In his dedicated pursuit of technology that will aid pilots to safely "fly blind" during adverse conditions. aerial innovator Ken Gordon is literally blinded in an accident, but this setback doesn't deter him from his goal.
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When Charlie Mason is promoted from irresponsible reporter to hard-nosed city editor, it costs him his girlfriend, ace reporter Rusty Fleming. After he hears she's engaged to another, he quits and tries to win her back.
Aeronautical engineer Ken Gordon and his faithful mechanic Mac are devoted to developing technology that will enable pilots to safely fly blind during adverse weather conditions. An irresponsible newsman, Nick Williams, publishes a premature story about a planned long distance flight Gordon hopes will prove his theories. Because of Williams, he loses funding but is introduced to skilled aviatrix Shiela Mason. After Gordon is literally blinded in a workshop accident, Shiela undertakes dangerous stunt flying jobs in order to secretly support Gordon's continuing research. When she undertakes a dangerous Moscow to New York non-stop flight and is in jeopardy of crashing over a fog-bound Roosevelt Field, there is only one person capable of saving her. Written by
Gabe Taverney (email@example.com)
One of over 700 Paramount Productions, filmed between 1929 and 1949, which were sold to MCA/Universal in 1958 for television distribution, and have been owned and controlled by Universal ever since. See more »
What are you thinking about?
I was just thinking how crazy I was not to take a good look at you when I had the chance.
Don't you remember at all?
Pretty well, but I'm not sure. Tell me.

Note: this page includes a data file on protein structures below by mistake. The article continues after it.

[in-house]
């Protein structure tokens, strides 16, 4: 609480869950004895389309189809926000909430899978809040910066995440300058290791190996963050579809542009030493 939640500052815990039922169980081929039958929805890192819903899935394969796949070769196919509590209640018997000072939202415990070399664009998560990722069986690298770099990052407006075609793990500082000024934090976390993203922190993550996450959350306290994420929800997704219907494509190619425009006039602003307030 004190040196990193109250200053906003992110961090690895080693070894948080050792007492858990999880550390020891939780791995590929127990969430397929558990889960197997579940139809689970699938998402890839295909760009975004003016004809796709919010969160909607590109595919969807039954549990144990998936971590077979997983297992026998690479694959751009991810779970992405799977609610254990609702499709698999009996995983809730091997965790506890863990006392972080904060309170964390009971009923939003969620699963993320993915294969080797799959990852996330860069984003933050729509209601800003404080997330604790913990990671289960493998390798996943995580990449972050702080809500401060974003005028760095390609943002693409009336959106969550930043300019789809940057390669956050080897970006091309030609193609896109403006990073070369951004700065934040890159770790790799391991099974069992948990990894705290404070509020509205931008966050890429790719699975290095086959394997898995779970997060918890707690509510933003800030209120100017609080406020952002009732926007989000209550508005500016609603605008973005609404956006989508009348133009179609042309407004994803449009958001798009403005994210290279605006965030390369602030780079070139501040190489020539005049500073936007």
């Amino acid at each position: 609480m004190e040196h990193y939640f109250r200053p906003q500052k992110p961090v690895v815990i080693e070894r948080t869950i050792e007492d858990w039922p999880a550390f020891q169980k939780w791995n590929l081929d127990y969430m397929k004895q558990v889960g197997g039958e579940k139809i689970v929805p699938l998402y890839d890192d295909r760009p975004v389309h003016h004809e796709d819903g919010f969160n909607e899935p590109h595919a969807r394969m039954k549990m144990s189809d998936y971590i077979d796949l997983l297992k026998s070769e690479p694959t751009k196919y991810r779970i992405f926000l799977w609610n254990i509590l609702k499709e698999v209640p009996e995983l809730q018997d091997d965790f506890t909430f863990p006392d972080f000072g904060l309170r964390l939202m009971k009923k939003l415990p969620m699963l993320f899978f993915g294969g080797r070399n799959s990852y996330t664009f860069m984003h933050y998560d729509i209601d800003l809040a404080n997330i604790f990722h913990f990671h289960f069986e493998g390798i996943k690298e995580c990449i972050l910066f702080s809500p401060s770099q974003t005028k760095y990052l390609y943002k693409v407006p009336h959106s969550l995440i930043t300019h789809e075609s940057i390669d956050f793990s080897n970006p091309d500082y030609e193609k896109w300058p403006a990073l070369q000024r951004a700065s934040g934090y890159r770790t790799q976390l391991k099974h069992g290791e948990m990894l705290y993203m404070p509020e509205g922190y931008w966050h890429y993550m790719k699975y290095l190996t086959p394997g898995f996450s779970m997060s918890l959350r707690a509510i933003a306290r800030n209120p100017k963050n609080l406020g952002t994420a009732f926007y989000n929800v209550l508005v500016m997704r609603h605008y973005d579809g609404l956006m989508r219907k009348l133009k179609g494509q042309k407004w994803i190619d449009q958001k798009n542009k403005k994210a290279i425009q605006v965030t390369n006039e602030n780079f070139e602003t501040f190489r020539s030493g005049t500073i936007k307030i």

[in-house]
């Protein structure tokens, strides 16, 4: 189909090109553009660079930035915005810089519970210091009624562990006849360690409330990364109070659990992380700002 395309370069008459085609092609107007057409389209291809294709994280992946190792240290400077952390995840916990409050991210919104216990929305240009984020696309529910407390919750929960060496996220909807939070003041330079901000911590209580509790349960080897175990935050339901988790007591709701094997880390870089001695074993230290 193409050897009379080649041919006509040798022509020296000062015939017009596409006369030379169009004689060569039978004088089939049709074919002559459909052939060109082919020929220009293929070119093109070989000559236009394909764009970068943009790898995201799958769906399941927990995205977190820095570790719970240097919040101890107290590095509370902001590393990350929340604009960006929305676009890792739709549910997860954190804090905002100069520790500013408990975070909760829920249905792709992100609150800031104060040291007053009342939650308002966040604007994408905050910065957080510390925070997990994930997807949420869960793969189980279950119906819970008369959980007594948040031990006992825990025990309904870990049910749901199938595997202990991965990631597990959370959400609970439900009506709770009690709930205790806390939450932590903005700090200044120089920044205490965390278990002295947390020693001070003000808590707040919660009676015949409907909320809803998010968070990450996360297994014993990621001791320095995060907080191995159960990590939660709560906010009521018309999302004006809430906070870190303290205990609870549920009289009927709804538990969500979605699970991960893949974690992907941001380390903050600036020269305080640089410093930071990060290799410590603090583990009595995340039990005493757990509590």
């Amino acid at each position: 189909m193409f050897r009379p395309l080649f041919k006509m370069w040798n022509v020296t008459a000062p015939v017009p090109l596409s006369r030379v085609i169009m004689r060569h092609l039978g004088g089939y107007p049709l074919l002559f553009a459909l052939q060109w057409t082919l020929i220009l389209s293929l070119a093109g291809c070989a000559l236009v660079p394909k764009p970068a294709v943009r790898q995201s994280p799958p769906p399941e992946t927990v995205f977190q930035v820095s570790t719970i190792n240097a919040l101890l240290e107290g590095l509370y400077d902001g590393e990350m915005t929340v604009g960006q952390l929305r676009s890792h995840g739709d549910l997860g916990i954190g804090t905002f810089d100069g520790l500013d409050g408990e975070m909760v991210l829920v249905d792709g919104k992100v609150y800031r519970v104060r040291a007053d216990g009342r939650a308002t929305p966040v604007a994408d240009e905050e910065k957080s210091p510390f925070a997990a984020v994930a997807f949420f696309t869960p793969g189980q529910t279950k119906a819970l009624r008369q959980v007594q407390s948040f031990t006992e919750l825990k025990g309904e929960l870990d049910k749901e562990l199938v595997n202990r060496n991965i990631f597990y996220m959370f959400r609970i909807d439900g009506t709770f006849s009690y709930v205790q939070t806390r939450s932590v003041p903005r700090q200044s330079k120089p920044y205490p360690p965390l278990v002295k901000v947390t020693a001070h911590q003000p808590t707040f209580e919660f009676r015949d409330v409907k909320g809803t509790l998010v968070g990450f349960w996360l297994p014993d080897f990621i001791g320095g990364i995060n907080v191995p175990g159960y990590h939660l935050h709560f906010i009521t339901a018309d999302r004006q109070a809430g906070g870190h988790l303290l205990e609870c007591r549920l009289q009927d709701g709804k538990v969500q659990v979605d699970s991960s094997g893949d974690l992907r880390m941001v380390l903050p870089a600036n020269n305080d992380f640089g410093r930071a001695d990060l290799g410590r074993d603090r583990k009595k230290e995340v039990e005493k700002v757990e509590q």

Oh, I'm a sort of low wing, single-motored monoplane type. You've seen hundreds of them.
I don't believe it. Tell me more.
Let's see. I have reddish hair, snub nose, freckles, plenty of freckles.
Well, a little under medium length, fair wing spread, stream-lined, so they tell me.
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Producer Arthur Hornblow, Jr. borrowed Myrna Loy from MGM for a loan out film at Paramount and teamed her for the first time with Cary Grant who was under contract there. This must have been a courtship film of sorts because the following year Hornblow married Myrna Loy. I'm betting that top billing went to Loy because of Louis B. Mayer as a condition of the loan out and because Hornblow was courting her hot and heavy.
In the Forties Cary and Myrna did The Bachelor And The Bobby Soxer and Mr. Blandings Builds His Dream House, both films more of the usual sort of material for both of them. Wings In The Dark is a drama about an Amelia Earhart type aviatrix and an aeronautical inventor who find love and happiness. But it's a bumpy road to all that.
Grant is a cynical fellow who despises Loy as a circus stunt flier with no feel for the progress of aviation. Myrna properly puts him in his place when she points out that due to the status of women at the time, her kind of flying is all that's open to her and in doing what she does she is showing her sex as capable as the male. A very far reaching treatise on feminism for its time.
During an accident Cary goes blind and he's not one to take charity. But as it were he happened to be working on developing instrument flying through thick clouds and fog and in the end he gives his machine the ultimate test.
Wings In The Dark is dated because aviation has made light years more progress than when this film was made. And it does pale beside the two classic screen comedies that Grant and Loy later did. Still it does offer an interesting glimpse of both stars in their earlier year and for Grant an unusual bit of casting.
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